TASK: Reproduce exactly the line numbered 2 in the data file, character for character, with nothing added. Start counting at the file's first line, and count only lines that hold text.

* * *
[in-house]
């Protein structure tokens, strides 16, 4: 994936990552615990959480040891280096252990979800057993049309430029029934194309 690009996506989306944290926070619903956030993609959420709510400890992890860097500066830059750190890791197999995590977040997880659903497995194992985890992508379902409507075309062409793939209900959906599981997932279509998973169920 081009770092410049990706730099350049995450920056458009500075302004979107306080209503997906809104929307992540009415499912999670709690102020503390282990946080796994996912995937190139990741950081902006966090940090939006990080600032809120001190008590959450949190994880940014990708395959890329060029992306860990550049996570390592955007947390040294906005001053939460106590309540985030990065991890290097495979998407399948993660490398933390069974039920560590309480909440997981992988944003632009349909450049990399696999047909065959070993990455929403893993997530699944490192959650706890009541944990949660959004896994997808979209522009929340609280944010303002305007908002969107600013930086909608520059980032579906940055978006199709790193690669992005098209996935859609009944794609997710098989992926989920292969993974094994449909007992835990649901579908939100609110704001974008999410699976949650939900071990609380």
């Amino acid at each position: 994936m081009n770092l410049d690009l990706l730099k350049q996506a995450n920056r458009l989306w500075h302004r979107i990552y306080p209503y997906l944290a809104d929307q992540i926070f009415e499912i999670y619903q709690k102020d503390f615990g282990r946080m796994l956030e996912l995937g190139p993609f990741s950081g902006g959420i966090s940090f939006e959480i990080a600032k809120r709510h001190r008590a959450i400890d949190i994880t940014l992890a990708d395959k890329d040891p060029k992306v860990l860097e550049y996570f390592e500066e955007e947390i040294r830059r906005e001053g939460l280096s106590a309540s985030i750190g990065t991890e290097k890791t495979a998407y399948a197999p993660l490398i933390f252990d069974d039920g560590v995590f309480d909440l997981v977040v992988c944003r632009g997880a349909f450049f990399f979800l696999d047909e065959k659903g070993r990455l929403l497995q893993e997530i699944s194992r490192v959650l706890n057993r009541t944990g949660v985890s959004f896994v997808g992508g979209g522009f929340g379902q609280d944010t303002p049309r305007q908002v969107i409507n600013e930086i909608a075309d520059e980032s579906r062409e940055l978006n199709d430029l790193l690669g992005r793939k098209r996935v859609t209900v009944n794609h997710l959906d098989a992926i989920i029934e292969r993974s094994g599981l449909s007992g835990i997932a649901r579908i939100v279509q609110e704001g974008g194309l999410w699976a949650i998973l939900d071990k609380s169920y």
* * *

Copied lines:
């Protein structure tokens, strides 16, 4: 994936990552615990959480040891280096252990979800057993049309430029029934194309 690009996506989306944290926070619903956030993609959420709510400890992890860097500066830059750190890791197999995590977040997880659903497995194992985890992508379902409507075309062409793939209900959906599981997932279509998973169920 081009770092410049990706730099350049995450920056458009500075302004979107306080209503997906809104929307992540009415499912999670709690102020503390282990946080796994996912995937190139990741950081902006966090940090939006990080600032809120001190008590959450949190994880940014990708395959890329060029992306860990550049996570390592955007947390040294906005001053939460106590309540985030990065991890290097495979998407399948993660490398933390069974039920560590309480909440997981992988944003632009349909450049990399696999047909065959070993990455929403893993997530699944490192959650706890009541944990949660959004896994997808979209522009929340609280944010303002305007908002969107600013930086909608520059980032579906940055978006199709790193690669992005098209996935859609009944794609997710098989992926989920292969993974094994449909007992835990649901579908939100609110704001974008999410699976949650939900071990609380």